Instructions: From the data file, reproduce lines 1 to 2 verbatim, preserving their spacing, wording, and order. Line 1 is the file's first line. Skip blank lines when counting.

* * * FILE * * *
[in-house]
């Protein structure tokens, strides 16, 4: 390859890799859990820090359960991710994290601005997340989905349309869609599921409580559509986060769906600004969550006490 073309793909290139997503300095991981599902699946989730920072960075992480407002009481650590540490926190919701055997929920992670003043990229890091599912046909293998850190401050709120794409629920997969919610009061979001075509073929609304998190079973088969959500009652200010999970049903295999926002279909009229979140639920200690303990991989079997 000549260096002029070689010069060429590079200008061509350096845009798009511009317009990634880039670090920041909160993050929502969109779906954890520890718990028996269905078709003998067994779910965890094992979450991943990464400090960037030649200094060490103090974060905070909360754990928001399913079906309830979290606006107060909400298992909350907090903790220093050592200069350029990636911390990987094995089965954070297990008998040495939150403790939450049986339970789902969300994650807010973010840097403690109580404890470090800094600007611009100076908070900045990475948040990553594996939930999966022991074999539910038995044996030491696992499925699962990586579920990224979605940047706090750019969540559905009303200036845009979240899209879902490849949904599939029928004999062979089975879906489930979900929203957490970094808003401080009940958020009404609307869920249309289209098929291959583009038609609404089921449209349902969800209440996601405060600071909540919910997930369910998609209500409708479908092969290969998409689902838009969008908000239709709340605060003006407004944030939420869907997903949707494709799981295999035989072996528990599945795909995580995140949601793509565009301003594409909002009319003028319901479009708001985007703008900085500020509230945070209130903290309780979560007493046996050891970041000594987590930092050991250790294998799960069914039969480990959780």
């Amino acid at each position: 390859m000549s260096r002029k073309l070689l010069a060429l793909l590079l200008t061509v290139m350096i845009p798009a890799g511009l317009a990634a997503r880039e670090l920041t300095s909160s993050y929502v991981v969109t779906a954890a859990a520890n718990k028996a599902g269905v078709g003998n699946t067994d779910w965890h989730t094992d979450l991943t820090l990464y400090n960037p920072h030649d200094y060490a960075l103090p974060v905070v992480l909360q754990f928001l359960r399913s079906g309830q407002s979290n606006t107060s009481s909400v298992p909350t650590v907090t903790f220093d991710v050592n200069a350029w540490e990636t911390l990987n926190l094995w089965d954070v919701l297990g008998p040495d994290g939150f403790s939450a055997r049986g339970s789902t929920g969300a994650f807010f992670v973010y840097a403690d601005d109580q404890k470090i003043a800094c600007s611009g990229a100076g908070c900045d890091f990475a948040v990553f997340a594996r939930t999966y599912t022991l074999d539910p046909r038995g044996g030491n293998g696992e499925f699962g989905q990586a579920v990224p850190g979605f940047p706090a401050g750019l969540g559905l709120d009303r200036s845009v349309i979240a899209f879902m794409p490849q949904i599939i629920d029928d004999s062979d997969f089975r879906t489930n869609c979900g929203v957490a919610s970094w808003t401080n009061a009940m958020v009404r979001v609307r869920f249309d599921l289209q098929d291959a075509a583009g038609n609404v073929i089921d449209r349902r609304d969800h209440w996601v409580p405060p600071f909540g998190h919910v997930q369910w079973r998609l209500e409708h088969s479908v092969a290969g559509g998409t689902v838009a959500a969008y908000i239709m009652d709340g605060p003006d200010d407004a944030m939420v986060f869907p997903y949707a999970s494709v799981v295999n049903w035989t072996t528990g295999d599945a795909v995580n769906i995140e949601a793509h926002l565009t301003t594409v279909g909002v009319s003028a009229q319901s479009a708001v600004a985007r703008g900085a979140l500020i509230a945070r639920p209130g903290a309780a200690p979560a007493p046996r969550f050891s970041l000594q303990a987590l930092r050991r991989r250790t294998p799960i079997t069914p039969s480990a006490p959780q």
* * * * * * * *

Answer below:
[in-house]
């Protein structure tokens, strides 16, 4: 390859890799859990820090359960991710994290601005997340989905349309869609599921409580559509986060769906600004969550006490 073309793909290139997503300095991981599902699946989730920072960075992480407002009481650590540490926190919701055997929920992670003043990229890091599912046909293998850190401050709120794409629920997969919610009061979001075509073929609304998190079973088969959500009652200010999970049903295999926002279909009229979140639920200690303990991989079997 000549260096002029070689010069060429590079200008061509350096845009798009511009317009990634880039670090920041909160993050929502969109779906954890520890718990028996269905078709003998067994779910965890094992979450991943990464400090960037030649200094060490103090974060905070909360754990928001399913079906309830979290606006107060909400298992909350907090903790220093050592200069350029990636911390990987094995089965954070297990008998040495939150403790939450049986339970789902969300994650807010973010840097403690109580404890470090800094600007611009100076908070900045990475948040990553594996939930999966022991074999539910038995044996030491696992499925699962990586579920990224979605940047706090750019969540559905009303200036845009979240899209879902490849949904599939029928004999062979089975879906489930979900929203957490970094808003401080009940958020009404609307869920249309289209098929291959583009038609609404089921449209349902969800209440996601405060600071909540919910997930369910998609209500409708479908092969290969998409689902838009969008908000239709709340605060003006407004944030939420869907997903949707494709799981295999035989072996528990599945795909995580995140949601793509565009301003594409909002009319003028319901479009708001985007703008900085500020509230945070209130903290309780979560007493046996050891970041000594987590930092050991250790294998799960069914039969480990959780």